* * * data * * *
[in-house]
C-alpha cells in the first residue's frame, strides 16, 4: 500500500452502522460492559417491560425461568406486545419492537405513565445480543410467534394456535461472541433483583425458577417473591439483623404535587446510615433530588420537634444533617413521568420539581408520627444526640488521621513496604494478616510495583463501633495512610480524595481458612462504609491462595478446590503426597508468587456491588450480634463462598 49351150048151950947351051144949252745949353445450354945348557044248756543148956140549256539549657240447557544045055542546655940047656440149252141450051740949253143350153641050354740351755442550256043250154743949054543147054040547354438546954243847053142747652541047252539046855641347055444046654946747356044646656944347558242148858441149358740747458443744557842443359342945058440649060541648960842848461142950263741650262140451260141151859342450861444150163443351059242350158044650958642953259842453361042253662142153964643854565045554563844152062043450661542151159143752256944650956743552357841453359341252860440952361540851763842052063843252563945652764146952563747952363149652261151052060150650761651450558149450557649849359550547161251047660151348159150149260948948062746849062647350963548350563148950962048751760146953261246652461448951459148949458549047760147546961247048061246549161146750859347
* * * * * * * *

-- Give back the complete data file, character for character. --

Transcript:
[in-house]
C-alpha cells in the first residue's frame, strides 16, 4: 500500500452502522460492559417491560425461568406486545419492537405513565445480543410467534394456535461472541433483583425458577417473591439483623404535587446510615433530588420537634444533617413521568420539581408520627444526640488521621513496604494478616510495583463501633495512610480524595481458612462504609491462595478446590503426597508468587456491588450480634463462598 49351150048151950947351051144949252745949353445450354945348557044248756543148956140549256539549657240447557544045055542546655940047656440149252141450051740949253143350153641050354740351755442550256043250154743949054543147054040547354438546954243847053142747652541047252539046855641347055444046654946747356044646656944347558242148858441149358740747458443744557842443359342945058440649060541648960842848461142950263741650262140451260141151859342450861444150163443351059242350158044650958642953259842453361042253662142153964643854565045554563844152062043450661542151159143752256944650956743552357841453359341252860440952361540851763842052063843252563945652764146952563747952363149652261151052060150650761651450558149450557649849359550547161251047660151348159150149260948948062746849062647350963548350563148950962048751760146953261246652461448951459148949458549047760147546961247048061246549161146750859347